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Abbott warns East Texas residents to avoid possible tax-refund scam
AUSTIN -- Texas Attorney General Greg Abbott has revealed that the state is investigating a fraudulent tax- return scheme and warned East Texas residents to avoid recruiters from Syam Tax Services LLC. The Texas Attorney General’s office does not typically acknowledge investigations, but disclosed the investigation into Syam Tax Services in order to help prevent additional victims from being harmed by the tax-fraud scheme.
Although the state’s investigation is still ongoing, the preliminary results show that Syam Tax Services enlisted recruiters to canvass small East Texas churches and senior residences for elderly victims who receive Social Security or disability benefits. Prospective victims are told that low-income Social Security recipients are eligible for a cash benefit under a federal stimulus funds program. Next, victims are told to complete a form -- which includes providing their driver license, Social Security, and bank account numbers to Syam’s recruiters in order to receive their federal stimulus benefits. Without the victim’s knowledge, Syam subsequently prepares and files a fraudulent tax return in the victim’s name.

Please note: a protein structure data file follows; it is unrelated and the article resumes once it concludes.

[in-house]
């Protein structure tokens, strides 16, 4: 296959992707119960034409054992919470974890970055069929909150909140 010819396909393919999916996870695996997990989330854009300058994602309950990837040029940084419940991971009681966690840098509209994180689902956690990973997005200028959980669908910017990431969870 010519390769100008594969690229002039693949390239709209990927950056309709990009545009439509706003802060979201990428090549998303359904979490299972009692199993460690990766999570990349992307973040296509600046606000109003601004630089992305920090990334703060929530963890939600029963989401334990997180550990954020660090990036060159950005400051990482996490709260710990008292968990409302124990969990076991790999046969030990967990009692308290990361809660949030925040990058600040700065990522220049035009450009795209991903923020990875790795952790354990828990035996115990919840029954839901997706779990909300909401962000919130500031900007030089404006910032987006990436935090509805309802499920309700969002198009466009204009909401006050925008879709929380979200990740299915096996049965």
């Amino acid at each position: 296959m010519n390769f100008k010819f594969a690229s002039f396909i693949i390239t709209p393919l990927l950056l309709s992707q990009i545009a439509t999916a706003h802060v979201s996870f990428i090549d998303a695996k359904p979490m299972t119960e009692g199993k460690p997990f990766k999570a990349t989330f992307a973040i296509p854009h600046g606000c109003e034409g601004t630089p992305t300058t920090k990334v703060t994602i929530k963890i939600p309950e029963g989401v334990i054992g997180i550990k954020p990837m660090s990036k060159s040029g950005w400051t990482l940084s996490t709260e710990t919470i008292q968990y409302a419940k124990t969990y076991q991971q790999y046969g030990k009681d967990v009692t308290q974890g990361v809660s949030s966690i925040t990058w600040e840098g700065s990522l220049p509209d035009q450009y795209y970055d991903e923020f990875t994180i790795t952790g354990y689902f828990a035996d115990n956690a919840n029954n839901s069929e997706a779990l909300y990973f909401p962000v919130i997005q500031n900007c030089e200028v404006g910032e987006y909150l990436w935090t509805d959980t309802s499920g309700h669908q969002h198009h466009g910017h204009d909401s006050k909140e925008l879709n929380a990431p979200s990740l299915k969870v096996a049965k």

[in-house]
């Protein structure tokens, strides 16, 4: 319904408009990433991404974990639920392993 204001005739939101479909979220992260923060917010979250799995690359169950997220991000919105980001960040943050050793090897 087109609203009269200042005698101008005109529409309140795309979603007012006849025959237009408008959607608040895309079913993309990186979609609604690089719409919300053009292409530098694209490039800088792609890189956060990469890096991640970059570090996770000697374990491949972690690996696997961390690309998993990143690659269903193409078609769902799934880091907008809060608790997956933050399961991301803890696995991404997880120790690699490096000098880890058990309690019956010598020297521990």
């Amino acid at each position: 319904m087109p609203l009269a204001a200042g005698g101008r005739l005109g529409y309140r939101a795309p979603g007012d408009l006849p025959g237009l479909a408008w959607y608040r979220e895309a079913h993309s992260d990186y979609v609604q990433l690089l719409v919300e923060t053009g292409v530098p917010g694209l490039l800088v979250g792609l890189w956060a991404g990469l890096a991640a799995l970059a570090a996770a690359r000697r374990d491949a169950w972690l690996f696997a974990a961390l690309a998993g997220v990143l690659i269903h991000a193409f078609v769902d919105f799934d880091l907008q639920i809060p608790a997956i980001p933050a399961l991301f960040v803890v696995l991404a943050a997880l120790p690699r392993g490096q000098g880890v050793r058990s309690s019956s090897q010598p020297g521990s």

The tax return prepared by Syam and submitted to the Internal Revenue Service (IRS) not only requests the payment -- but also directs the IRS to deposit more than half of the resulting tax refund into Syam’s own bank account.
When the IRS realizes that the tax return is fraudulent, the agency contacts the victim and demands that the taxpayer repay the entire tax refund, plus penalties and interest. Since Syam never informed victims that it would file a tax return or retain a portion of the refund, victims first learn they are liable for the full amount of the fraudulent tax refund when they receive the letter from the IRS.
To avoid becoming a tax scam victim, the Office of the Attorney General urges Texans to take several steps before hiring a tax return preparation professional:
•Ask for the tax preparer’s credentials.
•Check with the Better Business Bureau for complaints against the tax preparer.
•Verify whether the tax preparer is a certified public accountant.
•Make sure the business is open year-round in the event clients need to ask follow-up questions about their returns.
•Read the tax return carefully before signing it. Never sign a form with spaces left blank.
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